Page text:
From Subsistence Agriculture to Agribusiness in Africa: the Role of Commodity Exchanges

Following the 2008 food crisis, increased attention has been given to the roles that globalization and “financialization” play in determining agricultural commodity prices. For the many African countries that are net food importers and for the small holder farmers that comprise much of the continent’s agriculture sector, these trends have come at a high cost, most noticeably in terms of increased price volatility.

However, they have also come with an opportunity. They have potential to promote the rapid growth and restructuring of the agriculture industry from a largely subsistence-based form to a more sustainable and profitable form of agribusiness. An obvious question policymakers must wrestle with is: what can be done to accelerate this transformation while simultaneously ensuring that African countries and smallholder farmers benefit the most from its consequences?
Thankfully, the issue is receiving some attention; the G-20 agricultural and finance ministers have it as an agenda item and will discuss it in their upcoming November summit.

But G-20 policymakers need to change their thinking on the topic. They need to better appreciate how important the private sector’s role is in transforming the agriculture industry in Africa. Neither the public sector nor smallholder farmers can affect the necessary change by themselves. Neither have good experience managing volatility (hedging, arbitrage), improving price discovery (information), ensuring adequate storage facilities or linking farmers effectively to diverse markets.

Part of the G-20’s current approach has been to support the creation of regional food reserve facilities that would serve as a safety net, providing grains in the event of a humanitarian emergency. The G-20 also plans to create an Agriculture Market Information System (AMIS) to enhance commercial transparency. While laudable, these efforts use public solutions to try to address problems that are driven largely by private incentives. Consequently, if implemented in isolation, they will fall short of their intended goals. Ultimately, the public sector must create room for the private sector to provide the sustainable and transformative solutions needed to complement these efforts.

The G-20 should endorse market-improving solutions for agriculture trading and one practical way to do so would be to assist Africa in developing a network of viable, privately-held commodity exchanges. These instruments have been used effectively in countries such as the United States, Brazil, Chile, Argentina, Ukraine and Russia. To ensure the breadth and depth of these exchanges, the network of African exchanges should be merged onto a single platform to create a virtual network regional commodity exchange platforms. The exchanges should be underpinned by a number of privately-run warehouse receipt systems effectively functioning across major commodity-producing countries.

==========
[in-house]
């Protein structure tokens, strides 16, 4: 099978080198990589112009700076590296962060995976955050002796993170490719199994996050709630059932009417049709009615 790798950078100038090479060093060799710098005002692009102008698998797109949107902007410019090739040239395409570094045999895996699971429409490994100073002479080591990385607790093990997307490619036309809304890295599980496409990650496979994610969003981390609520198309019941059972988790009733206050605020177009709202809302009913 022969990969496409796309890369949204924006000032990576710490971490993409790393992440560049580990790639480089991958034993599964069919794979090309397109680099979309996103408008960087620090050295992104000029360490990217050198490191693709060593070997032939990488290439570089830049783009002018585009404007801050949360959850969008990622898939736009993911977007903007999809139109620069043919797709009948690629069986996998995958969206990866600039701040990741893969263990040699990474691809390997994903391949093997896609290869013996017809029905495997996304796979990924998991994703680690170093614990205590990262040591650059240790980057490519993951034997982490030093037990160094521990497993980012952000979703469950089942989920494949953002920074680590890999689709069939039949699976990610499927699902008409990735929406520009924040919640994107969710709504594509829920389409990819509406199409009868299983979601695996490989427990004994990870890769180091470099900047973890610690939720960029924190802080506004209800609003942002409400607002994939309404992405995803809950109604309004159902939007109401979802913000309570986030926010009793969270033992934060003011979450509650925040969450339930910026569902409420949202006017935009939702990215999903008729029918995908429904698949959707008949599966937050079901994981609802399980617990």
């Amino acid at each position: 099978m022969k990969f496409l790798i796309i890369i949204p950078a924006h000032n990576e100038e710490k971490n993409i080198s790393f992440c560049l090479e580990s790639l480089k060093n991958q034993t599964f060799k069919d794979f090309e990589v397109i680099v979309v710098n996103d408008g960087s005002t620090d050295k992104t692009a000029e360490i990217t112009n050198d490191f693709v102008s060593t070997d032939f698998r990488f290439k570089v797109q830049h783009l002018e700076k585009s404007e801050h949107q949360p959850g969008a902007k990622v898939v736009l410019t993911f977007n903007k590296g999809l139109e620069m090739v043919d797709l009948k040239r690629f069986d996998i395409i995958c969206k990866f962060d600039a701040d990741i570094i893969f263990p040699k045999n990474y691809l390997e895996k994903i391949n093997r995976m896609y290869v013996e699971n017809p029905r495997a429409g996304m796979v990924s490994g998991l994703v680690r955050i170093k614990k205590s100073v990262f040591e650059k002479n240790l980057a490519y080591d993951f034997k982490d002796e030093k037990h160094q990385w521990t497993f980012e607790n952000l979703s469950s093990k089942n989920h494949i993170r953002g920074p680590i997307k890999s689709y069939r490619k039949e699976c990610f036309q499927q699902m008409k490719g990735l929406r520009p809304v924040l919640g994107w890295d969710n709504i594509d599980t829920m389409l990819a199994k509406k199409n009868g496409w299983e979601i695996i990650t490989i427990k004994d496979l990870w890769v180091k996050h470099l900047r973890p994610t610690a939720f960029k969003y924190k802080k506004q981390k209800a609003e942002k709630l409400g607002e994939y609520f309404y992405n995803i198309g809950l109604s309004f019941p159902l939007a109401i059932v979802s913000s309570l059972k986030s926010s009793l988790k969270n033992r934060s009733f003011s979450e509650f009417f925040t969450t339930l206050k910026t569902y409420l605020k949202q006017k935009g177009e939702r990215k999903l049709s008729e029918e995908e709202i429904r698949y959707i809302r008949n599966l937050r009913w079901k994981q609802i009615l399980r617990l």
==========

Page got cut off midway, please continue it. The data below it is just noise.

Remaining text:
Such a system would have a number of benefits. It would provide both national and regional price discovery points, improve transparency of the commercial system and build on the Agriculture Market Information System (AMIS) initiative. It would allow smallholder farmers to smooth any income volatility they experience by enabling them to better stagger the sales of their commodities and, in some cases, by prompting them to switch cropping varieties altogether based on market demand and price information obtained through the exchange. It would give these farmers a predictable conduit into a global market and direct access to multiple trading options and partners.

The system would also help mitigate the problem of price volatility. Commodity exchanges could be used to anchor the G-20’s vision of a series of humanitarian food reserve facilities; participating countries could purchase rolling 30 – 90 day commodity futures from a regional commodity exchanges as a way to prepare for the worst. The World Food Program could pilot this initiative working with a national commodity exchange in Africa as part of the G-20 agenda. Since the World Food Program is a large buyer of grains on the African continent, its support would help significantly in the development of these markets.

The G-20 can meaningfully inject an appreciation for the private sector into a discussion that has, to a large extent, focused primarily on public sector solutions. Following the successful experience of the South Africa commodity exchange and the emerging experience from the Ethiopia Commodity Exchange, Ghana, Tanzania, Nigeria, Kenya and Zambia, among others have begun to put in place the building blocks for the development of commodity exchanges supported by a system of warehouse receipts. The international community and G-20, in particular, should applaud, support and expand upon these efforts.